And instead of using deliberate pace to establish an offensive set, FSU often strikes within 10 seconds of the shot clock.
“It makes us incredibly difficult to protect,” Ferrara said. “Most transition defenses are based on having someone behind and then having someone pick up the ball and pick up the point guard.
“We don’t have a point guard. Whoever has the ball is our point guard”.
It’s also an offense that seems to be a good fit for Latson.
Latson had a game-high 36 points on 13-of-18 shooting, along with seven rebounds and six assists, in just 21 minutes against Flagler College. He posted 22 points on 9-of-17 shooting against West Georgia.
Ferrara said Latson has the best instincts for a freshman he has ever seen, and he coached 2021 WNBA MVP Jonquel Jones in George Washington.
“It’s a lot of fun. I’ve always played like this. This is my game,” Latson said. “So I’m glad I picked Florida State, especially with the new system they had. I think it really fits my game and allows me to be me.” same”.
What Latson and the Seminoles look like against improved competition will be worth watching outside of conference. Ferrara expressed optimism about how it will all translate.
“When I accepted the job, the first text I got was from Sue,” Ferrara said. “Sue texted me and said, ‘Bill, you’re taking this to a place we haven’t been yet.’ And I believed that. That’s why I’m here.
“I’m not here to beat West Georgia and just go to the NCAA Tournament. The standards here are quite high.
“And because we have a special leader and someone who believes in this place the same way she does, I think there’s no limit to what we could do.”
A closer look at Brooke Wyckoff:Florida State coach Brooke Wyckoff embraces new landscape of women’s college basketball
Wyckoff continues to emphasize defense, rebounding
FSU will look totally different offensively.
But Wykcoff wants to keep every other aspect of his team the same. She doesn’t want to sacrifice defense and rebounding for a better offense.
“You can’t make defense not be an emphasis,” Wyckoff said. “We scored 115 the other day, and the pace and space look great when the ball goes in. But we can’t count on the ball going through the basket every time.
“We have to be able to play defense. The elite teams in this league are really strong defensive teams. I mean, they’re really good offensively. But their defense anchors them.
“So the offense is fun, and I’m glad we have it. And I’m glad we can do that. But our success will be anchored on the defensive end and rebounding. Or we won’t be very good.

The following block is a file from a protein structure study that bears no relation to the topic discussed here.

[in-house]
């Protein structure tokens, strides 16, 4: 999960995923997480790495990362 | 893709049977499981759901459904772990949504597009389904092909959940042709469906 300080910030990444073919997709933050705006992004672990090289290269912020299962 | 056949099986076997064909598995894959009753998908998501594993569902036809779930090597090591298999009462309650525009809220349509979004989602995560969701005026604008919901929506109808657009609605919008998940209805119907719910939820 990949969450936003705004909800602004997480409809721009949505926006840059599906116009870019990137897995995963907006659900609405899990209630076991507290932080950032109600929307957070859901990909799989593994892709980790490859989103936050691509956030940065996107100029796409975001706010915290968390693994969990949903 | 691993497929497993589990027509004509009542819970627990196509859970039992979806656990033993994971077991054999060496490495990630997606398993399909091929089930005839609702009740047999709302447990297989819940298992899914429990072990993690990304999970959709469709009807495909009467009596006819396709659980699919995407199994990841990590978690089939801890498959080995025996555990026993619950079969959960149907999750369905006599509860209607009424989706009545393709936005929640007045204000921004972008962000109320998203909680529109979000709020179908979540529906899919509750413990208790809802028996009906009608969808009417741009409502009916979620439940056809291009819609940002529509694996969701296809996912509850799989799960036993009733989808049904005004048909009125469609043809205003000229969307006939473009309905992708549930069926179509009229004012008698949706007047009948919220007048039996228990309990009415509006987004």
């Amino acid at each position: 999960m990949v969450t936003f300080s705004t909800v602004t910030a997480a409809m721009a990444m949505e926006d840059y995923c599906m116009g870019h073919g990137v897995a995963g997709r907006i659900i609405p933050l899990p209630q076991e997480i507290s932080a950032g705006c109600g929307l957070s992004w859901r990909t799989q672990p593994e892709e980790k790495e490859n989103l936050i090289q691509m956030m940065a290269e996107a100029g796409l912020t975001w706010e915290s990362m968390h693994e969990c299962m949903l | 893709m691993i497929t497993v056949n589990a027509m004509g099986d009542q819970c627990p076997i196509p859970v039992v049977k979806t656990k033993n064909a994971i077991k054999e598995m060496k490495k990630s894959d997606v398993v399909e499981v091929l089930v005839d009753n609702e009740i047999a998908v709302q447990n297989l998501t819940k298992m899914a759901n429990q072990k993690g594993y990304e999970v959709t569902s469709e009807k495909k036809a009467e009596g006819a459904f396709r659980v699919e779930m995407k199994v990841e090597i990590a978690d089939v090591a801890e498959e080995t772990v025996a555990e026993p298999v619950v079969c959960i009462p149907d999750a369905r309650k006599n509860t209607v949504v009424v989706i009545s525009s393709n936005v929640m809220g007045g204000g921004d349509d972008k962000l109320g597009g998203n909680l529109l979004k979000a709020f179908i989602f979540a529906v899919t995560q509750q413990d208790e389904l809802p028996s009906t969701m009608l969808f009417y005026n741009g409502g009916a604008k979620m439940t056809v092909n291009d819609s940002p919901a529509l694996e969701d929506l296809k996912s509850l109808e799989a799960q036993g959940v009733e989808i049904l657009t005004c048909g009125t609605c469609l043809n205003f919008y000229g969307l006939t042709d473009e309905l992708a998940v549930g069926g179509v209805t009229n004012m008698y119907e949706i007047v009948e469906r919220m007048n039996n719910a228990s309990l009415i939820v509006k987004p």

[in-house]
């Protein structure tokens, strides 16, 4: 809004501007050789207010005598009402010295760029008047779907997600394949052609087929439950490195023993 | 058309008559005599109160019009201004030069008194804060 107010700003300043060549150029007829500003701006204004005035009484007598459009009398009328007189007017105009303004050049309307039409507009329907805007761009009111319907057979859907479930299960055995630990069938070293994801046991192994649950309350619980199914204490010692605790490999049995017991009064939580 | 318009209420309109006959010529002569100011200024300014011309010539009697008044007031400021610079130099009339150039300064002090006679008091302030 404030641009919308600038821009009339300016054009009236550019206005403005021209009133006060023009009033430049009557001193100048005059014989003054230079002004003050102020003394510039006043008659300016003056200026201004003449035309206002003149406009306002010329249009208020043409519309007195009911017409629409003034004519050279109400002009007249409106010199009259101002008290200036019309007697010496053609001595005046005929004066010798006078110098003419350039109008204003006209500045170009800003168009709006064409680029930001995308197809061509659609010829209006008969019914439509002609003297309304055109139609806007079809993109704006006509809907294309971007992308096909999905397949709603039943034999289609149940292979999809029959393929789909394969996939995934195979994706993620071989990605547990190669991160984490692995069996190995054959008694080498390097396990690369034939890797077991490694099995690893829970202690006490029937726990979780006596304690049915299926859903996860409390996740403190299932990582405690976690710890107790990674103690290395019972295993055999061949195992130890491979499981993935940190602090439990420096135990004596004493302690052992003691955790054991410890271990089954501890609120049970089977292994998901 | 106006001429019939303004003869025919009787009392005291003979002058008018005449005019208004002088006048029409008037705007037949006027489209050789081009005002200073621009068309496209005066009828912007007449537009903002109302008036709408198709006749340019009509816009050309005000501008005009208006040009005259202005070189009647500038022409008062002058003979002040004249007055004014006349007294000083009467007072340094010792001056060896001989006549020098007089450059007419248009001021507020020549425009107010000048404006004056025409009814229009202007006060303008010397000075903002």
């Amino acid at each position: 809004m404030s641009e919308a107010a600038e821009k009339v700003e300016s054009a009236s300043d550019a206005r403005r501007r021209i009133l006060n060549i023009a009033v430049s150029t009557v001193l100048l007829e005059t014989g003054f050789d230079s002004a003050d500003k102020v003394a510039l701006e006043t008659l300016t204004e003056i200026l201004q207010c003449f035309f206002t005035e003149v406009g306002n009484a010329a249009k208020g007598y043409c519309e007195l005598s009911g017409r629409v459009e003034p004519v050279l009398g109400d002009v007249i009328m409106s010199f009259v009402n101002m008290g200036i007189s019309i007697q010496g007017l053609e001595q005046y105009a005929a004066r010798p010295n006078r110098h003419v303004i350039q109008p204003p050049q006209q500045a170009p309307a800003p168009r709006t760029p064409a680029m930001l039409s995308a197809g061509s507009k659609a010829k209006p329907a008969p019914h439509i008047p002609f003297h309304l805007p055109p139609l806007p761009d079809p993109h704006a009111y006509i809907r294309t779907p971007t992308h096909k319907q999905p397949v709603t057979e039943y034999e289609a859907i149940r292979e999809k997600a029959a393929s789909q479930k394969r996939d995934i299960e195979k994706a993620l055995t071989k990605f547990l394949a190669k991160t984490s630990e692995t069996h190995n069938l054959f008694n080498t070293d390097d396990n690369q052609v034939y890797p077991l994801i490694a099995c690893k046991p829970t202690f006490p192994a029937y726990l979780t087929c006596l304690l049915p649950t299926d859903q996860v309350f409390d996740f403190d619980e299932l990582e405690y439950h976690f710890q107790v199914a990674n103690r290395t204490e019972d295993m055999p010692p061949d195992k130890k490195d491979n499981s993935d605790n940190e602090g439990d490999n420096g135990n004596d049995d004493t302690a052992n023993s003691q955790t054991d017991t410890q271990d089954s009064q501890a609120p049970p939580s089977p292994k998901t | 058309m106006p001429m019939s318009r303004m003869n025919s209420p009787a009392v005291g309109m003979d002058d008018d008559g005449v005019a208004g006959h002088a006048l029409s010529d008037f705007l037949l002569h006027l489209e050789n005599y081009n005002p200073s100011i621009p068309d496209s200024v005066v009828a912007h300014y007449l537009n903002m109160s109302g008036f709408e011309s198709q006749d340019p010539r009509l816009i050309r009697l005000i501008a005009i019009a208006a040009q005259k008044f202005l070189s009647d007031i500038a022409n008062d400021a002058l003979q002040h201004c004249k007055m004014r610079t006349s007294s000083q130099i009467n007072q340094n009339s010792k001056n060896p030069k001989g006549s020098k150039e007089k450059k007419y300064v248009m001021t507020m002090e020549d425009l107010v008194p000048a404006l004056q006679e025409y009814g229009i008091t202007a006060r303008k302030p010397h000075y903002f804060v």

Takeaways from FSU’s victory over Miami:FSU Seminoles crush Miami, become bowl eligible for first time since 2019
FSU Women’s Basketball Schedule
Nov. 7: Bethune-Cookman, Tallahassee (11 a.m.)
November 10: at Kent State, Kent, Ohio (7 p.m.)
November 13: Georgia State, Tallahassee (2 p.m.)
November 16: Florida, Tallahassee (6 p.m.)
November 19: in Houston, Houston (5 p.m.)
November 24: Oklahoma, Cancun, Mexico (11 a.m.)
November 25: Purdue, Cancun, Mexico (1:30 p.m.)
November 26: Harvard, Cancun, Mexico (11 a.m.)
December 1: in Wisconsin, Madison, Wis. (7:30 pm)
December 4: Stetson, Tallahassee (2 p.m.)
December 11: Texas Southern, Tallahassee (2 p.m.)
Dec. 15: Presbyterian, Tallahassee (6 p.m.)
December 18: in Connecticut, Uncasville, Conn. (1 p.m., ESPN)
December 21: *Miami, Tallahassee (noon)
December 29: in North Carolina Chapel Hill, NC (8 pm)
January 1: at Georgia Tech, Atlanta (2 p.m.)
January 5: Clemson, Tallahassee (6 p.m.)
January 8: at Boston College Chestnut Hill, Ma. (noon)
January 12: North Carolina State, Tallahassee (6 p.m.)
January 15: Louisville, Tallahassee (1 p.m.)
January 19: in Virginia, Charlottesville Va. (7 p.m.)
January 22: Pittsburgh, Tallahassee (2 p.m.)
January 26: at Notre Dame, South Bend, Indiana (8 p.m.)
January 29: Duke, Tallahassee (6 p.m.)
February 2: Wake Forest, Tallahassee (2 p.m.)
February 9: in Miami, Miami (6 p.m.)
February 12: at Virginia Tech, Blacksburg, Virginia (2 p.m.)
February 16: Syracuse, Tallahassee (6 p.m.)
February 19: Georgia Tech, Tallahassee (2 p.m.)
February 23 at Wake Forest, Winston-Salem, NC (6 p.m.)
February 26 Sunday: at Clemson, Clemson, SC (2 pm)
March 1-5, Wednesday-Sunday: ACC Tournament, Greensboro, NC
Contact Carter Karels at firstname.lastname@example.org or follow him on Twitter @Carter Karls. You can also follow our coverage on Facebook (NoleSports) and Instagram (tlhnolesports).